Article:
-only the treatment is documented (without a diagnosis documented)
-present on admission (POA) indicator status
proper Query Format
using standardized forms that have been pre-approved by the facility
they may be posed verbally. Verbal queries use conversation to generate documentation by the provider that supports the coding of a condition, diagnosis, or procedure.
to avoid non-compliance, organizations should develop specific poloes to clearly address how the documentation will be captured in the health record.
Queries whose wording is presumptive, directing, suggestive, or implies the provider is being led to make an assumption may appear as an attempt at inappropriate upcoding.
statements or questions that signal a leading query:
"Please document a diagnosis of ..."
"Are you treating the patient for a diagnosis of ...?"
"Is the patient's condition due to ...?"
"Do you agree that the patient's condition is consistent with a diagnosis of ...?"
Every facility should develop policies and procedures regarding obtaining physician clarification of documentation that affects the code assignment for significant conditions or procedures. It is not nec to query for every unaddressed issue in physician doc. The internal policies and procedures should state the situations that warrant a clarification.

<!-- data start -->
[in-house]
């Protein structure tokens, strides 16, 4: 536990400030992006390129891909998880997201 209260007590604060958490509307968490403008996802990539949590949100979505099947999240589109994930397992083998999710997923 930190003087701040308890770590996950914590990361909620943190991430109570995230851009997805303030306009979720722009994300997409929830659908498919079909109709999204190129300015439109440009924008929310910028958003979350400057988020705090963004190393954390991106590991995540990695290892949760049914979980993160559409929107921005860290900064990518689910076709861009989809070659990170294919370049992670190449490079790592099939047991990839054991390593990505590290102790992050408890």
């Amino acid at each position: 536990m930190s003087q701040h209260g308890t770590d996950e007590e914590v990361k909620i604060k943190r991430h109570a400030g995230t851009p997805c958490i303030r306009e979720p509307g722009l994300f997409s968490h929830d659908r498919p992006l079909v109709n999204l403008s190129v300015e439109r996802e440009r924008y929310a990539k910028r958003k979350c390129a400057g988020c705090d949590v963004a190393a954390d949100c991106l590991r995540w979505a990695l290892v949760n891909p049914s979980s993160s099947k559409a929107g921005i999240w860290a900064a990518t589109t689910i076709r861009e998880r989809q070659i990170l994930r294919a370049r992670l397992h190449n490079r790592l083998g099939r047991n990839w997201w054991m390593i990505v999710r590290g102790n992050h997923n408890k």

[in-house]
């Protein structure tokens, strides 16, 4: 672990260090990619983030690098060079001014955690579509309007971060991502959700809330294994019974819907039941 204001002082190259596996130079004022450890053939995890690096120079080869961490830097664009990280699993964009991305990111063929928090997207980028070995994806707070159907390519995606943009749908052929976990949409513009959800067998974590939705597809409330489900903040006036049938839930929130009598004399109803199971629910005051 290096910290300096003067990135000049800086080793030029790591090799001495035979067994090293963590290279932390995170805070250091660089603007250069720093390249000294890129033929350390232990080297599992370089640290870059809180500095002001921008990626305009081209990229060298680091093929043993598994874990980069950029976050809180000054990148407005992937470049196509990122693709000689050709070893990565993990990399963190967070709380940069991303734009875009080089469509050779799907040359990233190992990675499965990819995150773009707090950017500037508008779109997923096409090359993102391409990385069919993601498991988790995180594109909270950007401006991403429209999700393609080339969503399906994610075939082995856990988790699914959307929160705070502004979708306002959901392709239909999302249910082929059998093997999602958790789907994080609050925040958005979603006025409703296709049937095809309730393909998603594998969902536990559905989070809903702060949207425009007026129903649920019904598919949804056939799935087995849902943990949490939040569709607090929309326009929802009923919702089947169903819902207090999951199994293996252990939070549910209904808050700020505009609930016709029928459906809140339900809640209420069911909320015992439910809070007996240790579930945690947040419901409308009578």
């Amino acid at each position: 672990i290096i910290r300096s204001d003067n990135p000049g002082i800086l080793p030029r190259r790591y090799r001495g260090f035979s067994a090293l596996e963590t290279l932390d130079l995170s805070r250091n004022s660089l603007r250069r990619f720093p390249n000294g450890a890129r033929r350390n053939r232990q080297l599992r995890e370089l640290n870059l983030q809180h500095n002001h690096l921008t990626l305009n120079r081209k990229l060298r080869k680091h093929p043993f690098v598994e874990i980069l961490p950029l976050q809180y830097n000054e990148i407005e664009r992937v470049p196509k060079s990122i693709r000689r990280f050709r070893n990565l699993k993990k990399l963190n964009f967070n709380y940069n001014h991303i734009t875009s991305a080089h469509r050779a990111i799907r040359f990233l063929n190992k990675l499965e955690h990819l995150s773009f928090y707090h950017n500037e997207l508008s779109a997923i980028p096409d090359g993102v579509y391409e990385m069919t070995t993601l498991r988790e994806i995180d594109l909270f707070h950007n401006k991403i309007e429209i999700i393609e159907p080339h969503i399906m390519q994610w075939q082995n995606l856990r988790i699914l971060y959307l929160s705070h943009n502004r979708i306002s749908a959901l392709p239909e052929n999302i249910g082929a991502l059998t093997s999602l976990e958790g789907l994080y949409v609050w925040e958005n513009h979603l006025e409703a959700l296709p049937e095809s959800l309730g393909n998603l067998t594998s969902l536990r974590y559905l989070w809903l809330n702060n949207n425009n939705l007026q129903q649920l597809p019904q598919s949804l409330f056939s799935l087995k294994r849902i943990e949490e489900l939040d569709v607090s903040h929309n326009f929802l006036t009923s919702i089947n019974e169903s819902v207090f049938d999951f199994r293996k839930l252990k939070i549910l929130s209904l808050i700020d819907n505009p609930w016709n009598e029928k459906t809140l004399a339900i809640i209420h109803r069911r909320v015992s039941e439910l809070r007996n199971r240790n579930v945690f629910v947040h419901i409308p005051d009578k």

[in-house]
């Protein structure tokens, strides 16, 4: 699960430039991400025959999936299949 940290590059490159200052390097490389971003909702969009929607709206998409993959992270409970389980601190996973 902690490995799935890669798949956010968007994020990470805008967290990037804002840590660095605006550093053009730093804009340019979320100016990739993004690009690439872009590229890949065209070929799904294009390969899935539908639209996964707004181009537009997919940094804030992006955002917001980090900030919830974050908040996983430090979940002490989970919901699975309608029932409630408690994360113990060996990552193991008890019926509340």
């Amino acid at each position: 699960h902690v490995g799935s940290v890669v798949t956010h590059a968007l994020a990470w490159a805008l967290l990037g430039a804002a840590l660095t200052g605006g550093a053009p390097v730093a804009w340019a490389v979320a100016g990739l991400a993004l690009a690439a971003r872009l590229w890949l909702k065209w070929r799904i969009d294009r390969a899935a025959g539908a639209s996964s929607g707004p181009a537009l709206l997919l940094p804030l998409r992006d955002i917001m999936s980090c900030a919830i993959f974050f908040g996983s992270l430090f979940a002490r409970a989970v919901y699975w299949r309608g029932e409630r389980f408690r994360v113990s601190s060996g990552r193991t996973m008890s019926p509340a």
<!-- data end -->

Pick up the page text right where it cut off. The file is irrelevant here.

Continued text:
The majority of the time the coding professional will query the physician.
the facility will determine if the physician will be quiried during the patients hospitalization or after discharge
Post discharge queries may be performed prior to billing(retrospective) or post billing
Who to Query
Any provider who is involved in the care of the patient is open to query. A query should be posed to the provider who generated the documentation in question
Physicians, consultants, and surgeons. Clarification of abnormal test results and resolution of conflicting documentation is typically the role of the attending physician